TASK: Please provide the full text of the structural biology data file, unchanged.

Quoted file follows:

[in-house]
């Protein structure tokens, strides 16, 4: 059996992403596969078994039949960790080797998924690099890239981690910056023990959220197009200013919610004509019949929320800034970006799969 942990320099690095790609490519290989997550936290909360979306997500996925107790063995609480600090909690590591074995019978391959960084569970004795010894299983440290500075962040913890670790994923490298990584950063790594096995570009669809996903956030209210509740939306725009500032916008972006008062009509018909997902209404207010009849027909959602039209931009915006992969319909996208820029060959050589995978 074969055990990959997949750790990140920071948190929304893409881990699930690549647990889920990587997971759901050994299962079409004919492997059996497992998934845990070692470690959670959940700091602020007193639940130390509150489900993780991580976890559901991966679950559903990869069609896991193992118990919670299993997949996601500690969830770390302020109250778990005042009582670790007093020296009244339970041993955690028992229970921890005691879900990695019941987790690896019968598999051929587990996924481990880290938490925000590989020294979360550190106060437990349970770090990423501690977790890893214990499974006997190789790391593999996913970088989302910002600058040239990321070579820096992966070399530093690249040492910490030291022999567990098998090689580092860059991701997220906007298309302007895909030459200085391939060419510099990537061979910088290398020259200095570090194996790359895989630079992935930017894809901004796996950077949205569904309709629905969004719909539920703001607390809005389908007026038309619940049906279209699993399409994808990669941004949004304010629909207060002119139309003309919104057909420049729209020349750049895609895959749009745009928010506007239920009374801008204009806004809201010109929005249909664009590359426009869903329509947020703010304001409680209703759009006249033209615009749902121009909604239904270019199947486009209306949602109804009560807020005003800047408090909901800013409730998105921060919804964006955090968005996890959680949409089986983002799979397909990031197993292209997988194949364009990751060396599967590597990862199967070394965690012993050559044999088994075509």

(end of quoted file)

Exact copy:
[in-house]
């Protein structure tokens, strides 16, 4: 059996992403596969078994039949960790080797998924690099890239981690910056023990959220197009200013919610004509019949929320800034970006799969 942990320099690095790609490519290989997550936290909360979306997500996925107790063995609480600090909690590591074995019978391959960084569970004795010894299983440290500075962040913890670790994923490298990584950063790594096995570009669809996903956030209210509740939306725009500032916008972006008062009509018909997902209404207010009849027909959602039209931009915006992969319909996208820029060959050589995978 074969055990990959997949750790990140920071948190929304893409881990699930690549647990889920990587997971759901050994299962079409004919492997059996497992998934845990070692470690959670959940700091602020007193639940130390509150489900993780991580976890559901991966679950559903990869069609896991193992118990919670299993997949996601500690969830770390302020109250778990005042009582670790007093020296009244339970041993955690028992229970921890005691879900990695019941987790690896019968598999051929587990996924481990880290938490925000590989020294979360550190106060437990349970770090990423501690977790890893214990499974006997190789790391593999996913970088989302910002600058040239990321070579820096992966070399530093690249040492910490030291022999567990098998090689580092860059991701997220906007298309302007895909030459200085391939060419510099990537061979910088290398020259200095570090194996790359895989630079992935930017894809901004796996950077949205569904309709629905969004719909539920703001607390809005389908007026038309619940049906279209699993399409994808990669941004949004304010629909207060002119139309003309919104057909420049729209020349750049895609895959749009745009928010506007239920009374801008204009806004809201010109929005249909664009590359426009869903329509947020703010304001409680209703759009006249033209615009749902121009909604239904270019199947486009209306949602109804009560807020005003800047408090909901800013409730998105921060919804964006955090968005996890959680949409089986983002799979397909990031197993292209997988194949364009990751060396599967590597990862199967070394965690012993050559044999088994075509």